There is a wide range of art styles across all stories. “Planetary Rings” maintains something of a comic strip feel and concise lines and a relative lack of detail in the backgrounds define the art. A very vivid color palette that further emphasizes the otherworldliness of the title accompanies this style. “The Language of Violence” is a stark contrast in appearance as the second story, relying instead on darker hues that cast a general pall over the work. “Peon” feels a lot like something a child would create, in that there’s a color-by-numbers feel to it that encapsulates the imagination in a work that boasts goblins and knights. The look feels energetic and exciting, with even the main character coming across as a very lovable-looking lead. “Cyborg Witch” seems to draw heavily on anime style and the combat very much has the same feel to it as Cyborg Witch does battle with a menacing robot. And both “Last Sign” and “Can’t Say” are short at one page each, the impact of their meaning can’t really be understated.

Outré #4: Silence is an interesting anthology that capitalizes on the premise that silence is deafening. Despite a lack of words, there are still numerous actions that carry with them a tremendous weight and emotion. Those feelings are conveyed very well in the anthology, with each story managing to touch a different emotion through different characters and actions. Both “Planetary Rings” and “The Language of Violence” feel similar to one another in tone, while “Peon” and “Cyborg Witch” share characteristics of more fantasy/comic book material. Overall, the book is very interesting and takes the bold step of featuring only panels and no dialogue.

Outré #4: Silence will be available now.


Hellboy and the B.P.R.D. #1

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‘”First assignment”…?’

Hellboy is one of those characters who could be a major player in just about any franchise. Truth is, though, he’s a major player in the Dark Horse universe, getting plenty of attention throughout the years. A prophecy portends him as the destruction of the world, but until then readers can gain a little insights into his past in Hellboy and the B.P.R.D. #1. The issue is written by Mike Mignola and John Arcudi, illustrated by Alex Maleev, colored by Dave Stewart, and lettered by Clem Robins.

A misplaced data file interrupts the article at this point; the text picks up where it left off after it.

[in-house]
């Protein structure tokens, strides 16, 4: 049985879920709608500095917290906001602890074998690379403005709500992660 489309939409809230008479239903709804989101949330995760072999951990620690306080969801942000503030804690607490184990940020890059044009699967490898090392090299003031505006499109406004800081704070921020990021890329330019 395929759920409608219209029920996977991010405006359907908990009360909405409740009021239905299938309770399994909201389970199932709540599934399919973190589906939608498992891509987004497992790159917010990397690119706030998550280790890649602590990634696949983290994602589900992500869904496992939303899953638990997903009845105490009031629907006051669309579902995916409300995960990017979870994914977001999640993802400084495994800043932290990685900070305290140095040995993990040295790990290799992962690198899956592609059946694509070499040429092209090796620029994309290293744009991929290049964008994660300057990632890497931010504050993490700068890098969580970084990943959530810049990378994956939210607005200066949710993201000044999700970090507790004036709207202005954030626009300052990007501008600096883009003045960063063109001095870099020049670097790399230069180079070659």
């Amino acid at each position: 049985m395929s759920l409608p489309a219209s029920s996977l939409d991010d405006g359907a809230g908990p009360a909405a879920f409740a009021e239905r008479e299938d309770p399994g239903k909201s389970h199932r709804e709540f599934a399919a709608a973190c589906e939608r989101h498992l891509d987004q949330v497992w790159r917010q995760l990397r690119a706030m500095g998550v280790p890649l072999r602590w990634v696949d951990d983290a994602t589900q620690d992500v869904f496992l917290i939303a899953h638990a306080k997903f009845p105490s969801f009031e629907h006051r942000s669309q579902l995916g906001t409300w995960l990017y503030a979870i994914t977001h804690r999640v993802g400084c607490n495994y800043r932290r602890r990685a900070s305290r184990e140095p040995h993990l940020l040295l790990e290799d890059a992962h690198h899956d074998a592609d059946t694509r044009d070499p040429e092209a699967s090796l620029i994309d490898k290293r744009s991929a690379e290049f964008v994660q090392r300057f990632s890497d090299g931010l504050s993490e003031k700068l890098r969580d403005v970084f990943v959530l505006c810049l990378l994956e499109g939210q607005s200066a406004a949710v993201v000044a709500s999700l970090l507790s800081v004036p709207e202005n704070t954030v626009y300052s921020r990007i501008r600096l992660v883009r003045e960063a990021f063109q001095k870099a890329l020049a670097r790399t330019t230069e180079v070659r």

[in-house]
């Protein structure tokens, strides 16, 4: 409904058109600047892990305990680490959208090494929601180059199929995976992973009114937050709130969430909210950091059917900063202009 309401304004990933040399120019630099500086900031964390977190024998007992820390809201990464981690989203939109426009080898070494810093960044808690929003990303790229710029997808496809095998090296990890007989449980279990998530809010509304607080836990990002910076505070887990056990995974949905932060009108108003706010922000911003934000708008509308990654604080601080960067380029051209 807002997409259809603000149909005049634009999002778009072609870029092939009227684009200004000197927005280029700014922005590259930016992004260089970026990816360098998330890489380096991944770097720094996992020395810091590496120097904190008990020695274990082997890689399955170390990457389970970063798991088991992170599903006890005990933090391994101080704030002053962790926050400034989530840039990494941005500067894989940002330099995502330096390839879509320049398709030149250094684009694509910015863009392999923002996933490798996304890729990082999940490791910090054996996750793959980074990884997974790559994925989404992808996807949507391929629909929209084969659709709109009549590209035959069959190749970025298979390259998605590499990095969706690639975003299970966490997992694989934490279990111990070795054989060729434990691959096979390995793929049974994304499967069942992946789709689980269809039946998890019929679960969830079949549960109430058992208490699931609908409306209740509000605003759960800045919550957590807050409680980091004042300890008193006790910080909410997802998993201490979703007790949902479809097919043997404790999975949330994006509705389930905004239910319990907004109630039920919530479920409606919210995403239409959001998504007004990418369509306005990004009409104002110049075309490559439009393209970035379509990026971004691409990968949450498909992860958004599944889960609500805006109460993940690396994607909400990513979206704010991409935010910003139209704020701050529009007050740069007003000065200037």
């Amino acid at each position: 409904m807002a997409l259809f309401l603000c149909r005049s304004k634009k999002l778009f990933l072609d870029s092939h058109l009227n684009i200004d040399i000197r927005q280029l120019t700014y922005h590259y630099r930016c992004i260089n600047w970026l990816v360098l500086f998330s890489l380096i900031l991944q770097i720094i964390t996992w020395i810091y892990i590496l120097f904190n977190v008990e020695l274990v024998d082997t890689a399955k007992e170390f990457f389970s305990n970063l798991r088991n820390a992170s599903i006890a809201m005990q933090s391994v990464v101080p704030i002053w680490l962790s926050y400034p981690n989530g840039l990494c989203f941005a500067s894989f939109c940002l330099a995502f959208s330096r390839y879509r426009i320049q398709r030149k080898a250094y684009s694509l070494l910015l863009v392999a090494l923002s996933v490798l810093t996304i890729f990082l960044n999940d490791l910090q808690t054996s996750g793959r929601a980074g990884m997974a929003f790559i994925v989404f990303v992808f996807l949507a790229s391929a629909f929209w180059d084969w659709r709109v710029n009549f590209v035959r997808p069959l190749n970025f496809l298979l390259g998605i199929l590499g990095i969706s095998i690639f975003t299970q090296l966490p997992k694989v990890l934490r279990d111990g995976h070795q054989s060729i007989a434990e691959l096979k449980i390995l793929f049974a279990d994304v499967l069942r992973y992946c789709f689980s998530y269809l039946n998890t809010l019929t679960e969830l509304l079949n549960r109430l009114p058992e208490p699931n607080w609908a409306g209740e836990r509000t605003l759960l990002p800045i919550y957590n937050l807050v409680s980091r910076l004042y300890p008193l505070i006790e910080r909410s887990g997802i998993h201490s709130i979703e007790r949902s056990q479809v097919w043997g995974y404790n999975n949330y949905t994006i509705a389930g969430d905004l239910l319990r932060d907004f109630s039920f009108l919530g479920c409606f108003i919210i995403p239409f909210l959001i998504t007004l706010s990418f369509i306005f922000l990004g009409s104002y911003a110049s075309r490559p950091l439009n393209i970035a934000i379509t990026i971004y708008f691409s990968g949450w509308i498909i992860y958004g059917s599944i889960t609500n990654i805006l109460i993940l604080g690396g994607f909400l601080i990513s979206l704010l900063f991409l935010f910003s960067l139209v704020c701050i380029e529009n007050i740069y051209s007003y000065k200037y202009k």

A bizarre series of murders and rumors of something worse lead Professor Bruttenholm to send a young Hellboy to a Brazilian village on his first mission. Hellboy is joined by Archie Muraro, Jacob Stegner, Susan Xiang, and Robert Amsel in a mission to uncover something terrible in the shadows of a sixteenth-century Portuguese fortress. Considering the B.P.R.D. is involved, it’s expected that things are about to get really weird, really fast.

Hellboy’s origins aren’t quite that mysterious per se, but it’s still nice to get some insights into his origins. Hellboy and the B.P.R.D. #1 offers a rather adventurous take on Hellboy’s first mission and general acceptance among his “peers” that gives Arcudi time to delve into the reactions to Hellboy. The others in his team know that he has abilities they can’t hope to match, but his appearance gives them the same hesitation that others who work alongside him go through. The story boasts the requisite strange events that merit the services of the B.P.R.D. and even gives Hellboy a chance to showcase a little trepidation about the new experience. Mignola and Arcudi are all too familiar with the Hellboy universe and even if Hellboy and the B.P.R.D. #1 is something of an origin story, their script and plot still fit within that canon.

There’s a grittiness to the art that’s extremely befitting of Hellboy. Hellboy maintains his trademark appearance, with Maleev even offering a great look at the apocalypse that Hellboy is expected to become. The other characters appear more than capable of holding their own in fighting alongside him, evincing a look of grizzled military participants. Hellboy’s youthful appearance reminds the reader that he’s not quite the formidable fighting machine that he’ll eventually grow up to become. Stewart’s colors give the book a feel appropriate for the era it depicts and Hellboy’s vivid red look really pops off of each page he’s featured on.

Hellboy and the B.P.R.D. #1 is a book that fans of the series will definitely want to check out, as it explores some of the earlier days of red demon. His first mission doesn’t seem to be any easier than any of his later missions, even if he is teamed up with other soldiers who seem more than capable of holding their own alongside him. The story by Mignola and Arcudi isn’t too deep for the universe, yet still manages to get a little insightful regarding Hellboy and the expectations foisted upon him. Maleev’s art maintains the familiar look and feel of Hellboy and his cohorts, giving readers a great look at a young Hellboy mixing it up with others who both respect and fear him. Hellboy and the B.P.R.D. #1 is a great issue that explores a character who’s been around the block more than a few times.

Hellboy and the B.P.R.D. #1 is in stores now.